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A Timely Reminder on Use of Online Resources in Church Callings Twitter Facebook Print E-mail
Written by Sharon Howell   
Monday, 29 December 2014

In August 2014, Elder David A. Bednar of the Quorum of the Twelve Apostles encouraged Church members to “flood the earth with messages filled with righteousness and truth.” He was speaking to individuals about social media, but his message is applicable to any online presence created to further the work of the Church. Websites, blogs, and social media posts can strengthen faith, assist with coordination efforts, and share Church content to great effect.

If you are thinking about creating online content…

…and intend to share it with a specific group, remember anything you post may be seen by a much wider audience then you might realize. To assist you, the Church has published “Use of Online Resources in Church Callings” on LDS.org.

Quoting from the site, the general guidelines are as follows:

  1. Local priesthood leaders must first approve the creation of calling-related websites, blogs or social media profiles.
  2. The Church logo may not be used or imitated.
  3. The name and contact information of the responsible member must be posted publicly.
  4. Members should not state their online content is sponsored or endorsed by the Church, or officially represents the Church.
  5. Church-owned artwork, videos, music, or other materials should not be posted unless clearly authorized.
  6. Photographs of other individuals or personal information must not be displayed without consent.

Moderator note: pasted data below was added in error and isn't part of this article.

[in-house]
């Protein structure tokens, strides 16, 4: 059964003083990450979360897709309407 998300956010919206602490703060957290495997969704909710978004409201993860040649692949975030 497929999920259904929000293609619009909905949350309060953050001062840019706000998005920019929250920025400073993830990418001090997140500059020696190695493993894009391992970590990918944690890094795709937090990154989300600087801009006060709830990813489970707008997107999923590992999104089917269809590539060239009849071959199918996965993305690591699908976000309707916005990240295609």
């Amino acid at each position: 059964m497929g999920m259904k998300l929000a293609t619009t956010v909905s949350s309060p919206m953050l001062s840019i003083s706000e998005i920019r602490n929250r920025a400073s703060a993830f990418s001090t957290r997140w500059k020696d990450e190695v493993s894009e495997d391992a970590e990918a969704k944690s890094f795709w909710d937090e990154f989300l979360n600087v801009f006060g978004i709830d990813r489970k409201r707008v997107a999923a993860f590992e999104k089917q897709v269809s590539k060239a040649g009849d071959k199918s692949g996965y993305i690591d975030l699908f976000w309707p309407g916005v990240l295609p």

7. Social media properties must be properly maintained and actively moderated to ensure any inappropriate content is promptly removed.
  8. Members should have a purpose and goal for the resource.
  9. Websites, blogs, and social media should not duplicate the tools and features that are already available at LDS.org.

For more information, go to www.lds.org/pages/online-resources-for-church-callings?lang=eng. The full article provides many examples for applying the guidelines appropriately, plus additional resources and best practices. Handbook 2: Administering the Church section 21.1.22 also lists the guidelines, and provides guidance on personal use of the Internet.

 

Comments  

 
# May Bo Hubbard 2014-12-29 20:17
I'm still super confused of if I can use pictures on www.lds.org on personal blogs (not for callings).... or share on FB... ect. What if I state the source? Is that ok?
 
 
# Alan Smoot 2014-12-30 09:22
Quoting May Bo Hubbard:
I'm still super confused of if I can use pictures on www.lds.org on personal blogs (not for callings).... or share on FB... ect. What if I state the source? Is that ok?


Please use the Media Library. You can refer to the following for more information. https://www.lds.org/media-library/frequently-asked-questions?lang=eng
 
 
# May Bo Hubbard 2014-12-30 09:55
Very Helpful Thank you!
 
 
# Julie Tomlinson 2015-01-03 12:16
I'm looking for ideas of how to get consents at a stake level. We have a young women facebook page. The young women are all excited to have their picture posted and would sign a release on the spot but we need to get permission from parents. Because it's at the stake level, we have an overwhelming number load and are stuck with how to individually collect consent forms without burdening ward leaders with another task. Any ideas of things that have worked for others?
 
 
# Mike Norton 2015-01-04 08:29